Believe me when I say that you have to make this dish. I mean, I know that I probably say that about all of them but this one is an absolute must cook.
In the last few years, D and I have made an effort to make more Sunday roasts. I love a Sunday roast, I really do, but it is one of those things that I didn’t make myself until I was well into my twenties. And there is no question that it can be a bit of a faff; the individual processes may be easy, but timing everything to be ready together is less so and the whole faffiness is exacerbated when you are working with a tiny kitchen and a distinct lack of dishwasher. Nevertheless, it is a proud British tradition and one that we have tried to embrace at least a couple of times a month.
What is also a proud British tradition (at least, it certainly was for my grandparents and probably my parents too) is “leftovers day” when the remainder of the joint is served up for supper in cunning disguise. I love leftovers day as much, if not more, than I love the roast. Sometimes, I’ll just opt for cold meat with a side dish, or even sandwiches (roast beef and horseradish sandwiches are a thing of beauty and joy forever) but I have been trying to get a bit more clever. That is where this recipe comes in.
In the top five countdown of roasting joints, pork has always scored fairly low for us – there is nothing wrong with pork but it’s not a favourite. D has now declared that pork must move higher up the rotation of roasts so that we can make this leftovers dish on a regular basis. And who am I to deny him.
We spied this recipe on the Guardian site (an excellent resource for foodies – so many interesting recipes to browse through) where the author in turn adapted it from a recipe book, and so the recipe Chinese whispers go on. I reduced it down to two portions (while upping the meat quotient slightly) and served with a lovely stir fried veg and egg rice, which I am expect is entirely non Vietnamese but was just what I fancied and worked terribly well.
200g cold roast pork, chopped into chunks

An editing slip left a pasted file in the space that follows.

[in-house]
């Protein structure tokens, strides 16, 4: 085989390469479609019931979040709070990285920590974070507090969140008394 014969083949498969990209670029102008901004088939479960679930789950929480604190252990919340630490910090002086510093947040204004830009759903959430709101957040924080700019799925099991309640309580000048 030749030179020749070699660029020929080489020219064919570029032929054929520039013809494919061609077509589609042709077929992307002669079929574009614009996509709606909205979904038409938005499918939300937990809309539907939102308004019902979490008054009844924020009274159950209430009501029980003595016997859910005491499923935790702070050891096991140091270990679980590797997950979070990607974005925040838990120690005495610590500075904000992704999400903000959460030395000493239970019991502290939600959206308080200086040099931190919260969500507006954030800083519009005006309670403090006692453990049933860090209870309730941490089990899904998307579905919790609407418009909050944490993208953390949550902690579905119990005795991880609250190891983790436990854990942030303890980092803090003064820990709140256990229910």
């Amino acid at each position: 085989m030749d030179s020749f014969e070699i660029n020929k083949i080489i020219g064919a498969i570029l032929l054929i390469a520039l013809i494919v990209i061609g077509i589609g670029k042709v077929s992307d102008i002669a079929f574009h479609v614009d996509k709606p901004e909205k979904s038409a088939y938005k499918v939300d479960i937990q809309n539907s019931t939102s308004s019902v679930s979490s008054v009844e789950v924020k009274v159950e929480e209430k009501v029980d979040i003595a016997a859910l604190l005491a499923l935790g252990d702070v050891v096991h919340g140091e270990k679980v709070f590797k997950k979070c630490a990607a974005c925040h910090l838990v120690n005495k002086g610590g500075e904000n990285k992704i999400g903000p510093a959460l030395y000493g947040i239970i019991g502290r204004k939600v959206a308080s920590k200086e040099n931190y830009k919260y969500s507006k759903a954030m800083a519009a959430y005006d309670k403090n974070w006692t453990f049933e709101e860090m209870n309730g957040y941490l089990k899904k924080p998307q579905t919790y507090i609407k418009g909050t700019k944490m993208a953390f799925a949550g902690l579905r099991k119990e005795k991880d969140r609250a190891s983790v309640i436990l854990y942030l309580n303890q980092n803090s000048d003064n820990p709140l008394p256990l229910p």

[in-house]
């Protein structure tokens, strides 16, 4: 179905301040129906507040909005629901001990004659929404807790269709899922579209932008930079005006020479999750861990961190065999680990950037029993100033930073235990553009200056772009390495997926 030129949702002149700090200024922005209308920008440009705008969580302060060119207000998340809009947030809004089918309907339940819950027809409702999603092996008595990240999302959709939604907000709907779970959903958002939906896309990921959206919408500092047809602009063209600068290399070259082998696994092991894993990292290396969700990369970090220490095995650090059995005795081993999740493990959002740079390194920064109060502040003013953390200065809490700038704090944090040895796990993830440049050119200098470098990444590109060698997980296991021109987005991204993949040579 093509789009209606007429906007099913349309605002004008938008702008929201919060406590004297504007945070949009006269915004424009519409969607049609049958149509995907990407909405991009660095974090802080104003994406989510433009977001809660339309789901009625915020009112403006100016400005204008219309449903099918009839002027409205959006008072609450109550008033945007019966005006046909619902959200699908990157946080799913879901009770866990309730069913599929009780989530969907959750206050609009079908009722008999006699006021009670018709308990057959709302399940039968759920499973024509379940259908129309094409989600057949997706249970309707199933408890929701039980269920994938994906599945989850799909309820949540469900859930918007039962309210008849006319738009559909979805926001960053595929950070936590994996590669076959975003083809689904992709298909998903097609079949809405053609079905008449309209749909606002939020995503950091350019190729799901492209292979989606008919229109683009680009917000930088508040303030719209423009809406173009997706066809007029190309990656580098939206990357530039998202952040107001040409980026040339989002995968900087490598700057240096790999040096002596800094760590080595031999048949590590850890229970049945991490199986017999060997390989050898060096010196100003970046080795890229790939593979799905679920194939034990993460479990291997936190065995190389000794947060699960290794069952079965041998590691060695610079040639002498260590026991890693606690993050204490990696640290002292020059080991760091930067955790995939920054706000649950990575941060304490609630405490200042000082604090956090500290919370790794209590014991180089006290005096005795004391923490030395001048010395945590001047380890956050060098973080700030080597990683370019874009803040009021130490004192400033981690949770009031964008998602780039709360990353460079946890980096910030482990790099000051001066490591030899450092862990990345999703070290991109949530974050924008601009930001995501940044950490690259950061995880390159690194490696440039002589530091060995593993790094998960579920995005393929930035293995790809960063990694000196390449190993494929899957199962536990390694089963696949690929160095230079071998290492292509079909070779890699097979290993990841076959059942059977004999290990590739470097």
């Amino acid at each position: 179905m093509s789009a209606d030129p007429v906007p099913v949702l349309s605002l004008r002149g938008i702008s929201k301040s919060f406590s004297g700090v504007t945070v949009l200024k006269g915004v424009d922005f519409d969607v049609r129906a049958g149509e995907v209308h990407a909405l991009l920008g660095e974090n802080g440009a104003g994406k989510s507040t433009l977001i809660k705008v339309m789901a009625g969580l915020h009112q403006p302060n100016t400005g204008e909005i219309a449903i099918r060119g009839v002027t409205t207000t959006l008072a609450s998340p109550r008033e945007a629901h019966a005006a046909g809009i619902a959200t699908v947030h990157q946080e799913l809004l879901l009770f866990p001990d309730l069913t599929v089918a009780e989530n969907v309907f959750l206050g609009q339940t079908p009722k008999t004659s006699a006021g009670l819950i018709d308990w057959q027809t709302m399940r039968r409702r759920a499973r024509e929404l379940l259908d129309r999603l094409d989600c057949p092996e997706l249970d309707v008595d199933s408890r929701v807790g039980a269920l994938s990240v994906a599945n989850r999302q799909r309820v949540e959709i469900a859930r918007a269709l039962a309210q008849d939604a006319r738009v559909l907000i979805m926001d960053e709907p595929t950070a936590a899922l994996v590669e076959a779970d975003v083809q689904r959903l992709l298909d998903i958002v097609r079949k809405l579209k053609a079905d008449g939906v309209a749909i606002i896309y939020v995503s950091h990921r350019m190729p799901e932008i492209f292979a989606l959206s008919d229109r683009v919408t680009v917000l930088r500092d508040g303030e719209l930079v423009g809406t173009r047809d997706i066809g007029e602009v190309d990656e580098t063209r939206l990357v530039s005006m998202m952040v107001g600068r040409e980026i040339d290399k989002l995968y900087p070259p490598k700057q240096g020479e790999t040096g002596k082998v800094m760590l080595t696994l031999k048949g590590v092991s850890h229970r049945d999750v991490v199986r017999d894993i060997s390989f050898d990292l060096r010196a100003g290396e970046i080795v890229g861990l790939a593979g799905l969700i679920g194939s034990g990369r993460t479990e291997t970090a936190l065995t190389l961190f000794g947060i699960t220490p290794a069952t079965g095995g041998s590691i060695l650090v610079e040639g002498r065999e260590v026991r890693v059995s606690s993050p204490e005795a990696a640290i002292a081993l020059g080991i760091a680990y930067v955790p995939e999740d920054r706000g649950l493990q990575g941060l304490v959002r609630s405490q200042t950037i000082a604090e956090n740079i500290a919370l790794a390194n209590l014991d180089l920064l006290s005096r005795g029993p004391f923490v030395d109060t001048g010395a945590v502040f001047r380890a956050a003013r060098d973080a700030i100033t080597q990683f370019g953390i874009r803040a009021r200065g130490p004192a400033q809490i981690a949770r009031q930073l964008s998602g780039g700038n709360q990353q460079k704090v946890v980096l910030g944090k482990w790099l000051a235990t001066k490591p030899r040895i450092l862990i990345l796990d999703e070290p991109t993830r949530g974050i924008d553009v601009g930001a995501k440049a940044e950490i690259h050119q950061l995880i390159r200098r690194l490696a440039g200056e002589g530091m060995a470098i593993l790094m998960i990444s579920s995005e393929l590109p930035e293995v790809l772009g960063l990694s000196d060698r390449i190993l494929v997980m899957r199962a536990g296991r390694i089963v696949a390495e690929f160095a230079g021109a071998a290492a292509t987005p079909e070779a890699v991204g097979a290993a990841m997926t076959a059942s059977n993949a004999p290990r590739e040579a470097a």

2 tsp. soft brown sugar
90g basmati rice
Splash of fish sauce
In a pestle and mortar, bash together the peppercorns, salt, one teaspoon of the sugar and the garlic until it forms a murky looking paste. Stir this, along with the shallot, through the pork and set aside while you make the caramel.
In a heavy bottomed saucepan, place the remaining two teaspoons of sugar over a low heat. Resist the urge to stir but swirl the pan from time to time to ensure that it is melting evenly. Meanwhile, stick the kettle on to boil, weigh your rice into the bottom of a steamer pan and slice your veg to suit. Keep half an eye on the sugar as it will go from caramel to sticky, burnt mess very quickly.
Once the caramel is golden brown and liquid, add the boiling water. It will bubble up, so exercise a degree of caution. Allow to bubble frantically for a couple of minutes and then add the coconut milk. Stir briskly to combine and then throw in the pork and combine everything well. Reduce
the heat as low as it will go and simmer for around ten minutes.
Cover the rice in water, add a pinch of salt and bring to the boil. Once it is boiling, turn the heat down and put the veg, in a steamer basket, over the boiling water. Cover.
After five minutes, remove the vegetables. Re-cover the rice and turn the heat off. Allow it to steam for a further five or so minutes until cooked through.
Heat the oil in a wok or large pan and stir fry the lightly steamed vegetables. After a couple of minutes, stir through the crushed garlic and cook a little more until the garlic smell has lost its raw edge. While these are cooking, lightly beat your egg with seasoning and chilli flakes.
Once the veg are beginning to soften but still retain some bite, you can stir through the rice. Then, make a well in the centre and pour in the egg. Once it has started to lightly set, mix through the rest of the ingredients. Add a splash of fish sauce and check the seasoning.
Check the seasoning of the pork as well – you may need to add more sugar or more fish sauce to get the sweet / salt balance just to your liking (although I found that these measurements worked perfectly).
Serve, and thank goodness for roast dinners and leftovers.